Anesthesia prevents pain during surgery. After the surgery, you may feel like you have a cold or sore throat. Your doctor will give you medication to help manage the pain.

You may need to stay in the hospital for 1-2 days. Your doctor may choose to keep you longer if you have any problems.

The hospital staff will:

  • Observe you in the recovery room.
  • Check on your ability to swallow and speak.
  • Show you how to change your dressings and care for your wound.
  • Remove the drain if one was placed during surgery.

Be sure to follow your doctor’s instructions. To help your recovery at home:

  • You may be given calcium supplements.
  • You will be given instruction about caring for your wound. Check your wound daily for signs of infection.
  • You may want to eat semi-solid foods like ice cream or oatmeal for the first few days. These types of foods will be easier to swallow.

Call Your Doctor

After you leave the hospital, contact your doctor if any of the following occurs:

  • Tingling or numbness in the fingertips, toes, hands, or around the mouth
  • Twitching or cramping of muscles
  • Redness, warmth, drainage, or swelling around the area where surgery was done
  • Difficulty swallowing, talking, or breathing
  • Signs of infection, including fever and chills

In case of an emergency, call for medical help right away.


The American Academy of Otolaryngology—Head and Neck Surgery (AAO-HNS)


The American Association of Endocrine Surgeons


National Cancer Institute



Canadian Cancer Society


Canadian Society of Otolaryngology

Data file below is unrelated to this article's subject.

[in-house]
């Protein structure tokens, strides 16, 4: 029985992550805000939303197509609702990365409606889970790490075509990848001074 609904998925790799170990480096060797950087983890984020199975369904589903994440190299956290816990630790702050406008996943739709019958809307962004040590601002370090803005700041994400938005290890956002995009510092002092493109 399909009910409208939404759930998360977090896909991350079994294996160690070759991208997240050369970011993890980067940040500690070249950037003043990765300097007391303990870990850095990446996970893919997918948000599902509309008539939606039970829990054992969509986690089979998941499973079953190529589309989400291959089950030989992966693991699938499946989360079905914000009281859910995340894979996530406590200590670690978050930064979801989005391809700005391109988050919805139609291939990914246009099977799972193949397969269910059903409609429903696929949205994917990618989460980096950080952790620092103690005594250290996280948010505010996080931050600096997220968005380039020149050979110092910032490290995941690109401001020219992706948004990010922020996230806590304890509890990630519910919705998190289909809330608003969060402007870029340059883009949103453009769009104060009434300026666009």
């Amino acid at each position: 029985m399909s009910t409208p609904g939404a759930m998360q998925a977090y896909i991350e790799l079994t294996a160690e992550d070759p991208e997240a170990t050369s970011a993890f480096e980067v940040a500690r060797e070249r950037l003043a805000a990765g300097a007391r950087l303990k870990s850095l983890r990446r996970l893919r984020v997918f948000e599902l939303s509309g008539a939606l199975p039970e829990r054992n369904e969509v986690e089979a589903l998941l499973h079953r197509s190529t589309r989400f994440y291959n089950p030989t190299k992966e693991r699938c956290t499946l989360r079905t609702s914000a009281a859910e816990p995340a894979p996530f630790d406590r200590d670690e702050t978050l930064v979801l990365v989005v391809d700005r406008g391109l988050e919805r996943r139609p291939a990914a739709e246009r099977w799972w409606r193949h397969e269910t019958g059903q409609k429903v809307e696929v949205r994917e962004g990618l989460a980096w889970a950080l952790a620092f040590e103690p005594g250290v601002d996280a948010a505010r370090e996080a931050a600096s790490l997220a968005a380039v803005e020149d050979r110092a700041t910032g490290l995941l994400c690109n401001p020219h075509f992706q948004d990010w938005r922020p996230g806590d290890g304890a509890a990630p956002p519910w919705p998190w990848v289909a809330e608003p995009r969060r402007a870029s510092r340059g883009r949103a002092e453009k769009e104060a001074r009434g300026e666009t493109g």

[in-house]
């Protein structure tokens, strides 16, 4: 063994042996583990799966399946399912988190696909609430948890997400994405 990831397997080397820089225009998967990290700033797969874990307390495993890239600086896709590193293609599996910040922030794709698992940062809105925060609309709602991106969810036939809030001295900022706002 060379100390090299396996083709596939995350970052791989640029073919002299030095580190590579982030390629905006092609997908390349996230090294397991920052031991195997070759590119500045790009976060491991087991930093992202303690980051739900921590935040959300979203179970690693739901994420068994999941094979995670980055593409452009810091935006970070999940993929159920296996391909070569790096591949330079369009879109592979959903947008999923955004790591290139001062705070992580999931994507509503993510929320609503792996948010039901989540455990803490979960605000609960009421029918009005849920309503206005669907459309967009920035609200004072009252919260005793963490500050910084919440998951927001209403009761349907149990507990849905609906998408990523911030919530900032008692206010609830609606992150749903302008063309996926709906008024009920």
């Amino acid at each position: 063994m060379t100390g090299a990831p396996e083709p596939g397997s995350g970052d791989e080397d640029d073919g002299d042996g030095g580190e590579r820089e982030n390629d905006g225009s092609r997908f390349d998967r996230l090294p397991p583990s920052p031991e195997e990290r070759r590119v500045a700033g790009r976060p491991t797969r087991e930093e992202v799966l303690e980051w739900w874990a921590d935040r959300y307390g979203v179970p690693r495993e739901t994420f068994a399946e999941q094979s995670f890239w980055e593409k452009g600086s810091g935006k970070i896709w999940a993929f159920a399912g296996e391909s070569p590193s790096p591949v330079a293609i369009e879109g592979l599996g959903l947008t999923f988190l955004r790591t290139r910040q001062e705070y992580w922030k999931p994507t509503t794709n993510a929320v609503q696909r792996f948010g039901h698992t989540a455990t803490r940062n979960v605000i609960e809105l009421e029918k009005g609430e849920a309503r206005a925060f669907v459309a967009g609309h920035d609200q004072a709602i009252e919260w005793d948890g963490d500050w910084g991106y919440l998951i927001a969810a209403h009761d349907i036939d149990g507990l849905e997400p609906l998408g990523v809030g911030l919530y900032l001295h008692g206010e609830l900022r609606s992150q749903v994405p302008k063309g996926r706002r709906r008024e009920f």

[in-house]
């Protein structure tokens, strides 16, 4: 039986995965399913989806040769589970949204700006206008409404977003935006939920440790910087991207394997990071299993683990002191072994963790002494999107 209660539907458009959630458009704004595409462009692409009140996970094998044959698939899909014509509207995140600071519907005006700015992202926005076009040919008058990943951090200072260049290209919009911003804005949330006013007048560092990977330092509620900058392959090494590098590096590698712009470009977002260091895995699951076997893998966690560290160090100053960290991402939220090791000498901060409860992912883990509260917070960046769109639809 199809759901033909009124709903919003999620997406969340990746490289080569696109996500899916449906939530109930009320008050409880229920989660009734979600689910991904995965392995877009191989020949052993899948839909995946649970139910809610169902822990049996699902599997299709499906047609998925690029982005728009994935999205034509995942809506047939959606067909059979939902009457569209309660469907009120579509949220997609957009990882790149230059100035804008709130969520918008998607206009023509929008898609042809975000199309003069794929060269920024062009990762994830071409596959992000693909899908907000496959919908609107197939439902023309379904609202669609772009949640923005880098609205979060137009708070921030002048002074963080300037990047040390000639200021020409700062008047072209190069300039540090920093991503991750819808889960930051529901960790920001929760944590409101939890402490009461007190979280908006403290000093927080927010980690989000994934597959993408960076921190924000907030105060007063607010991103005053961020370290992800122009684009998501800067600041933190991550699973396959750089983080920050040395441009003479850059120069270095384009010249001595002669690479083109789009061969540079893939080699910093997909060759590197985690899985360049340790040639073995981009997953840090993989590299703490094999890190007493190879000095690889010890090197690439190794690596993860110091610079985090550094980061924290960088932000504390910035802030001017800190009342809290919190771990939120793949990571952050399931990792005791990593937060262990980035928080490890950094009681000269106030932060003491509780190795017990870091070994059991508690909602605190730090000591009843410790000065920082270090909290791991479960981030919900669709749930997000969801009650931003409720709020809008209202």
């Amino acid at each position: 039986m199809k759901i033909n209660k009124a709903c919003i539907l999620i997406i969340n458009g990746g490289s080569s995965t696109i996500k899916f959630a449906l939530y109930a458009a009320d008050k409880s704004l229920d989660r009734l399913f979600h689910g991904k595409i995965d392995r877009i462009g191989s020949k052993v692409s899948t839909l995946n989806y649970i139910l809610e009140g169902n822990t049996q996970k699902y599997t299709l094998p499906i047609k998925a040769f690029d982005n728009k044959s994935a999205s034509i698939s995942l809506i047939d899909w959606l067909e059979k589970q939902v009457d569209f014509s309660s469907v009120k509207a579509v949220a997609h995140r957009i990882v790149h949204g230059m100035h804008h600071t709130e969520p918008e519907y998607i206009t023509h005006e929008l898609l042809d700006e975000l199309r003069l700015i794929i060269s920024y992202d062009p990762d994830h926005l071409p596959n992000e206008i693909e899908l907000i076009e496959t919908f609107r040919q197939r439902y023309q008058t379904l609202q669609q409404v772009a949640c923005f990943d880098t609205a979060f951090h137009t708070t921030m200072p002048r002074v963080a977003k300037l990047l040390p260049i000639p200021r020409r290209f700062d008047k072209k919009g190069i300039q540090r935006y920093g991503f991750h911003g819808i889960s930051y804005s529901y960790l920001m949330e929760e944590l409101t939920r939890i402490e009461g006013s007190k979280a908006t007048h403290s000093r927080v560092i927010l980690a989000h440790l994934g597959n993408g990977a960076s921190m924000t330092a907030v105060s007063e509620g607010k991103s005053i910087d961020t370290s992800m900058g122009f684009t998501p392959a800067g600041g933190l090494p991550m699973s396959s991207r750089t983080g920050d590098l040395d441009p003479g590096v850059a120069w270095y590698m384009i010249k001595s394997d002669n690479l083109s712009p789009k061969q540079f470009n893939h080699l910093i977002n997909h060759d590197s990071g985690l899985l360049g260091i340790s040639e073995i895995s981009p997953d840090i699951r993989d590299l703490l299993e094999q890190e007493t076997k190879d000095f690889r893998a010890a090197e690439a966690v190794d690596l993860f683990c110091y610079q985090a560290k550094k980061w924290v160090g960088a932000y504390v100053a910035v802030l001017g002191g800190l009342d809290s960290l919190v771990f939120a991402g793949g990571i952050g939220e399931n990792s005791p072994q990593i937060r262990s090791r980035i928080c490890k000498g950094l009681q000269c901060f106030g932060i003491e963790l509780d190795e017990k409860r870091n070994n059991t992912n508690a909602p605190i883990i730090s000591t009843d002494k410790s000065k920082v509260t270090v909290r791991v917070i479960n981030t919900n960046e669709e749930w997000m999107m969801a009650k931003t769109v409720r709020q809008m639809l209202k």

Farndon JR. Postoperative complications of parathyroidectomy. In: Holzheimer RG, Mannick JA. Surgical Treatment: Evidence-Based and Problem-Oriented. Munich, Germany: Zuckschwerdt; 2001. National Center for Biotechnology Information website. Available at: http://www.ncbi.nlm.nih.gov/books/NBK6967/. Accessed June 18, 2013.

Parathyroid surgery. The American Association of Endocrine Surgeons website. Available at: http://www.endocrinesurgery.org/patient_education/parathyroid/surgery_overview.shtml. Accessed June 18, 2013.

Parathyroidectomy. Cedars-Sinai website. Available at: http://acromegalysupport.org/Patients/Programs-and-Services/Head-and-Neck-Cancer-Center/Treatment/Parathyroidectomy.aspx. Accessed June 18, 2013.

6/6/2011 DynaMed's Systematic Literature Surveillance http://www.ebscohost.com/dynamed/: Mills E, Eyawo O, Lockhart I, Kelly S, Wu P, Ebbert JO. Smoking cessation reduces postoperative complications: a systematic review and meta-analysis. Am J Med. 2011;124(2):144-154.e8.

Last reviewed June 2013 by Kim Carmichael, MD

Please be aware that this information is provided to supplement the care provided by your physician. It is neither intended nor implied to be a substitute for professional medical advice. CALL YOUR HEALTHCARE PROVIDER IMMEDIATELY IF YOU THINK YOU MAY HAVE A MEDICAL EMERGENCY. Always seek the advice of your physician or other qualified health provider prior to starting any new treatment or with any questions you may have regarding a medical condition.